(revised 3/2019)

Bottom line: Stopping antidepressants in bipolar disorder can be extremely difficult, but there are ways to make it easier. In general, go slow, much slower than you would have thought necessary; and of course, not without your prescriber’s direct involvement. Look at several strategies before you begin.


At my request colleague Dr. Tam Kelly wrote up his strategies for managing antidepressants in patients with bipolar disorder. In addition, I’d like you to see my three strategies for stopping antidepressants in bipolar disorder.  I urge you to compare both of our methods. They are similar but not identical. Here you get to enjoy Dr. Kelly’s dry sense of humor and plain speech as he responds to my invitation.

Here is Dr. Kelly –

Stopping antidepressants: when

1. If they have been on them a short time I stop them.

2. If less than 2-3 weeks and they are suffering from the antidepressant, taper quickly.

3. Less than a week, stop: two weeks then cut in ½ , a week later stop.

4. Likewise if they just increased their dose I will do the above, decreasing to their previous dose and get rid of the rest later.

5. If the pt is doing well, no mixed state symptoms or cycling, leave it.

6. If manic or severely hypomanic, get rid of them now. Usually can stop abruptly.

7. If cycling get rid of them.

8. If mixed get rid of them.

9. I usually wait until the patient is doing better to much better. Trust is an issue. If the first thing we do is make them suffer more they will be unlikely to stay around long or even go to another psychiatrist. Even though we know the antidepressant is causing harm, half the time the patient thinks either that the antidepressant is helping or that every time they try to go off they feel much worse. Waiting until they are better is usually a good thing.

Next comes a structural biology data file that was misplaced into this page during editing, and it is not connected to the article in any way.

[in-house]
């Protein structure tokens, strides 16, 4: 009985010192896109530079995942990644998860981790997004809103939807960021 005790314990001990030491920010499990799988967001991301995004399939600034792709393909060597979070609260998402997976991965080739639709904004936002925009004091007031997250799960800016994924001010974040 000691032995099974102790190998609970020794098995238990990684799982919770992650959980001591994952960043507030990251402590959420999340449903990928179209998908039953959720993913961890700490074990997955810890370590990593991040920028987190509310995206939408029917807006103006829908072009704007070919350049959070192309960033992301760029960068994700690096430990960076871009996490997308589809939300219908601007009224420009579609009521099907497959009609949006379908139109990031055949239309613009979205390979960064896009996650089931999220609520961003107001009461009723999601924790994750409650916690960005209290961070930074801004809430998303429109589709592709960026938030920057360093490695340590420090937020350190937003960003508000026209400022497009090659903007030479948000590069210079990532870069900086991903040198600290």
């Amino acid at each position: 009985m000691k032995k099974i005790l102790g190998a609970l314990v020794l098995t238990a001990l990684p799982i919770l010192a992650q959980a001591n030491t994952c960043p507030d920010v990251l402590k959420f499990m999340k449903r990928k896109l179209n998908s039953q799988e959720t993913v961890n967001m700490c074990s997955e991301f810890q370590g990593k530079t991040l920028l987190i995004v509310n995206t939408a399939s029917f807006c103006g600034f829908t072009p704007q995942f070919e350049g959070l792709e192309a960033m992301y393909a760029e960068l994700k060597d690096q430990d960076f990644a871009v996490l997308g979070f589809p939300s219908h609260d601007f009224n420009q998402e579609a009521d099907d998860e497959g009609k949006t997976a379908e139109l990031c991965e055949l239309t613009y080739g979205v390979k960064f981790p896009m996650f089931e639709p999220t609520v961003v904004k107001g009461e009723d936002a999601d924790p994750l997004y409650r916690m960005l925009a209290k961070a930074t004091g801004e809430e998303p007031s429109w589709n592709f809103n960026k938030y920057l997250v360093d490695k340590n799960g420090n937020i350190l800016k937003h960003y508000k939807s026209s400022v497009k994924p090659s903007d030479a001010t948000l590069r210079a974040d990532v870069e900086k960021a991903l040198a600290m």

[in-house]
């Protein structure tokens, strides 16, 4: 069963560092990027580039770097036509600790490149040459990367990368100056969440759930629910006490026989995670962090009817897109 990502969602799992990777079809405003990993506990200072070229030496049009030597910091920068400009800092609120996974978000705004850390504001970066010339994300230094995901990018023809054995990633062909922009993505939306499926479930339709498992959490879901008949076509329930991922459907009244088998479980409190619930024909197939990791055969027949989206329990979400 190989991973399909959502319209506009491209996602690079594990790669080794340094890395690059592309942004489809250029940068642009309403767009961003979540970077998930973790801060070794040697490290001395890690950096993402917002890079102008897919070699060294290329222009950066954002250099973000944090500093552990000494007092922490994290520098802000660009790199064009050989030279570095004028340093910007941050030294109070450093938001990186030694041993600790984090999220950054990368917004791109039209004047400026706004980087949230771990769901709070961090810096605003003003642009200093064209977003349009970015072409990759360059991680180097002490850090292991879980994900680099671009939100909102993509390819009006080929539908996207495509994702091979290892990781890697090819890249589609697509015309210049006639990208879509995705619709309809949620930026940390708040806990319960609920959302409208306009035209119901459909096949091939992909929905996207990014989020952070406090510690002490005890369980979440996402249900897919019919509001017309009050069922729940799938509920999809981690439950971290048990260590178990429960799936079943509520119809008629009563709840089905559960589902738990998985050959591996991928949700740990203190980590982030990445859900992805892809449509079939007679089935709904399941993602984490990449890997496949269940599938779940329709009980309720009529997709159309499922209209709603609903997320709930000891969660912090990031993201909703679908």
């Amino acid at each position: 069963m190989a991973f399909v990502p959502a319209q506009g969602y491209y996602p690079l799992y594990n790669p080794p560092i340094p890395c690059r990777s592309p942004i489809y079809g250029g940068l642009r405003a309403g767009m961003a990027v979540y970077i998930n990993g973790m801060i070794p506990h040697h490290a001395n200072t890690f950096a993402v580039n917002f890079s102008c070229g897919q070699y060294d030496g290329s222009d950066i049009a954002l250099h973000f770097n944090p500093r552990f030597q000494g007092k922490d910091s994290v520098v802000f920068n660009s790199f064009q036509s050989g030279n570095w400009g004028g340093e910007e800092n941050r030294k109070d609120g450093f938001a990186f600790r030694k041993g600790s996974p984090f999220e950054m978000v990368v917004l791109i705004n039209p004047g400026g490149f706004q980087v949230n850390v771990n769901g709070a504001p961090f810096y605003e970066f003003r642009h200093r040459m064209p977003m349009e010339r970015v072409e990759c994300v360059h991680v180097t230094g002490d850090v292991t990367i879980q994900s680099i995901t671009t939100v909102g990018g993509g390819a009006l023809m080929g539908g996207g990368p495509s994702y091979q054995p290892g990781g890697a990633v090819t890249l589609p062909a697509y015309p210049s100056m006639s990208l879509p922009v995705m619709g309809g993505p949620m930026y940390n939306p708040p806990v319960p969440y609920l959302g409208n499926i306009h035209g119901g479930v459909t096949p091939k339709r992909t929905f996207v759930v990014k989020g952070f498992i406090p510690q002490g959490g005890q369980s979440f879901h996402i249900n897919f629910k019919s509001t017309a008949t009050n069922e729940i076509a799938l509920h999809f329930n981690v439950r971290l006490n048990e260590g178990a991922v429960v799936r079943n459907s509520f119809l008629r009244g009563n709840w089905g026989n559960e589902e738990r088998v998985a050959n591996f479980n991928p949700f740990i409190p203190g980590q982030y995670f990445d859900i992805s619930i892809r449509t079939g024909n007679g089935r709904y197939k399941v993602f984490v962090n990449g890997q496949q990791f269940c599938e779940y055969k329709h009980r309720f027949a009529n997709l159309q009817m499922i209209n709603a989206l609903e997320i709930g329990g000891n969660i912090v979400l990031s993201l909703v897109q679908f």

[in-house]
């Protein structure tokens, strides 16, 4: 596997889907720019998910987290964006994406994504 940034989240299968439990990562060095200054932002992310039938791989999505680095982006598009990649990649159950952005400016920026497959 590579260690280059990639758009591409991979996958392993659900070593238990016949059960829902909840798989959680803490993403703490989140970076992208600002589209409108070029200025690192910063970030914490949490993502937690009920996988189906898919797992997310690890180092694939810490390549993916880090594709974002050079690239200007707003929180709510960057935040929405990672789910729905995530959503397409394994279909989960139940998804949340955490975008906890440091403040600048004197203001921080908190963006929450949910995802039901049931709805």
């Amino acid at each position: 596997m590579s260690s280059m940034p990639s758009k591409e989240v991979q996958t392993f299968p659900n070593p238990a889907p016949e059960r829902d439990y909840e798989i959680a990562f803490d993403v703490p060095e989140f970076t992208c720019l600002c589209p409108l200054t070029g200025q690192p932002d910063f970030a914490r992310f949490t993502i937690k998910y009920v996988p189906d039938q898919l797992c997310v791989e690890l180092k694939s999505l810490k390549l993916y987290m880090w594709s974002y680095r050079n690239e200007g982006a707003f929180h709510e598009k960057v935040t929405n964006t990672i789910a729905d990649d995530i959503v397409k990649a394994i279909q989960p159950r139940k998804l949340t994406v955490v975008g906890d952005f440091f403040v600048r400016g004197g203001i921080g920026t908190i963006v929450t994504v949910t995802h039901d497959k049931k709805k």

10. Also waiting longer usually means that the patient is going to be more educated about bipolar in general.

11. If they are not getting better after several add on meds then slowly decrease.

12. There are more exceptions to the above rules than there are rules.

Stopping antidepressants: how

1. Educate/prepare the patient well ahead of time and repeatedly.

2. Chart mood scores over time . Sometimes getting off antidepressants isn’t the right thing to do and GAF can be used to identify “Sweet Spot” for dosing.

3. If the patient stops them abruptly and they are doing well then leave them off. Watch for manic symptoms. (Sometimes patients get better despite our best efforts.)

4. If the patient stops them abruptly and they are doing worse don’t jump back up to the whole dose. The longer they were at the lower without feeling bad before felling worse, the lower dose you can return to. You can sometimes use half-lives to calculate this. Calculate the dose based on when they started feeling bad. Watch patients very closely during this time, even daily by phone or at the office.

5. Warn patients that they will have mood swings [as they taper]. Warn patients that they will have mood swings if they don’t do this, probably worse. Warn them of this over and over again. The point is to try and stop them from major panic when they do have a down.

6. Slowly is best. The slower the better. I usually wait . . . at least 6 – 8 weeks between dosage decreases. Prozac/fluoxetine can be an exception to this.

7. Longer if anxiety is a major feature.

8. Faster if they feel better as they decrease dose.

9. Longer if they have difficulty with dosage decreases.

10.Longer if they are doing relatively well.

11.Never decrease before a major event or holiday.

12. Avoid decreasing during times of major stress.

13. The pt can take longer if they want to take longer for any reason.

14. Reduce in the smallest possible steps. As you approach zero then make the dose changes smaller or longer. Get out that pill cutter.

15. You can go faster if they feel better as they decrease dose, but not too fast. Look for signs and symptoms of mania as well as depression.

Before you go

Again I’d urge to you compare my three strategies for stopping antidepressants in bipolar disorder, to compare both of our methods.